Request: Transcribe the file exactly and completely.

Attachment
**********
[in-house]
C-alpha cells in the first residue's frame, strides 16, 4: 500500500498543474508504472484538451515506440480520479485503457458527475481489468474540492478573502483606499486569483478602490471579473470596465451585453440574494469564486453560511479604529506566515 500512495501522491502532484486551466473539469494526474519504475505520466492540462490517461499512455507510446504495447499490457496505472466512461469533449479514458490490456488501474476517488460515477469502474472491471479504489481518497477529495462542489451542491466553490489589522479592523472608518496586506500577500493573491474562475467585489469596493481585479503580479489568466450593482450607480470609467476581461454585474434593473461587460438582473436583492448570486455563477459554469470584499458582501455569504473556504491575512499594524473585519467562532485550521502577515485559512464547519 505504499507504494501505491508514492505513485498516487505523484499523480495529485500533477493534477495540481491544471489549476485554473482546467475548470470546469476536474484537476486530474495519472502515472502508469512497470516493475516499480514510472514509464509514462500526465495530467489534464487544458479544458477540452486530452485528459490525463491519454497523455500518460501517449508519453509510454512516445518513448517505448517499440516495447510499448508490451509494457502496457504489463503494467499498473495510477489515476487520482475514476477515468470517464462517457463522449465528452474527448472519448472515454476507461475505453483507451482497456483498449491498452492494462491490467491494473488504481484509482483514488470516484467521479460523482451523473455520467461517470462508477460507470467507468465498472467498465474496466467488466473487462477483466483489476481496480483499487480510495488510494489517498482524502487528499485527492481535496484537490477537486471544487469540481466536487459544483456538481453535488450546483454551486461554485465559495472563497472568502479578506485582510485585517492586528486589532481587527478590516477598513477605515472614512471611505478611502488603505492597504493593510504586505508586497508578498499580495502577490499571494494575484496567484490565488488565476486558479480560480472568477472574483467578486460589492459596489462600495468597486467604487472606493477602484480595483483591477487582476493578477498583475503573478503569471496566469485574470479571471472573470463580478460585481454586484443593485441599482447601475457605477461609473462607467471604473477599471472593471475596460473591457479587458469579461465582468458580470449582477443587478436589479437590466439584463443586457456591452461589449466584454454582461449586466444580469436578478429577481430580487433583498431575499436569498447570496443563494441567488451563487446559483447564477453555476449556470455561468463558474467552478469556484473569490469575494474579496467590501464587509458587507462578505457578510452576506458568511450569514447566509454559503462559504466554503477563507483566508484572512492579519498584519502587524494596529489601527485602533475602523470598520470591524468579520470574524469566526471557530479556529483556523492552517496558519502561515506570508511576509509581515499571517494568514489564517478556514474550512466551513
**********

[in-house]
C-alpha cells in the first residue's frame, strides 16, 4: 500500500498543474508504472484538451515506440480520479485503457458527475481489468474540492478573502483606499486569483478602490471579473470596465451585453440574494469564486453560511479604529506566515 500512495501522491502532484486551466473539469494526474519504475505520466492540462490517461499512455507510446504495447499490457496505472466512461469533449479514458490490456488501474476517488460515477469502474472491471479504489481518497477529495462542489451542491466553490489589522479592523472608518496586506500577500493573491474562475467585489469596493481585479503580479489568466450593482450607480470609467476581461454585474434593473461587460438582473436583492448570486455563477459554469470584499458582501455569504473556504491575512499594524473585519467562532485550521502577515485559512464547519 505504499507504494501505491508514492505513485498516487505523484499523480495529485500533477493534477495540481491544471489549476485554473482546467475548470470546469476536474484537476486530474495519472502515472502508469512497470516493475516499480514510472514509464509514462500526465495530467489534464487544458479544458477540452486530452485528459490525463491519454497523455500518460501517449508519453509510454512516445518513448517505448517499440516495447510499448508490451509494457502496457504489463503494467499498473495510477489515476487520482475514476477515468470517464462517457463522449465528452474527448472519448472515454476507461475505453483507451482497456483498449491498452492494462491490467491494473488504481484509482483514488470516484467521479460523482451523473455520467461517470462508477460507470467507468465498472467498465474496466467488466473487462477483466483489476481496480483499487480510495488510494489517498482524502487528499485527492481535496484537490477537486471544487469540481466536487459544483456538481453535488450546483454551486461554485465559495472563497472568502479578506485582510485585517492586528486589532481587527478590516477598513477605515472614512471611505478611502488603505492597504493593510504586505508586497508578498499580495502577490499571494494575484496567484490565488488565476486558479480560480472568477472574483467578486460589492459596489462600495468597486467604487472606493477602484480595483483591477487582476493578477498583475503573478503569471496566469485574470479571471472573470463580478460585481454586484443593485441599482447601475457605477461609473462607467471604473477599471472593471475596460473591457479587458469579461465582468458580470449582477443587478436589479437590466439584463443586457456591452461589449466584454454582461449586466444580469436578478429577481430580487433583498431575499436569498447570496443563494441567488451563487446559483447564477453555476449556470455561468463558474467552478469556484473569490469575494474579496467590501464587509458587507462578505457578510452576506458568511450569514447566509454559503462559504466554503477563507483566508484572512492579519498584519502587524494596529489601527485602533475602523470598520470591524468579520470574524469566526471557530479556529483556523492552517496558519502561515506570508511576509509581515499571517494568514489564517478556514474550512466551513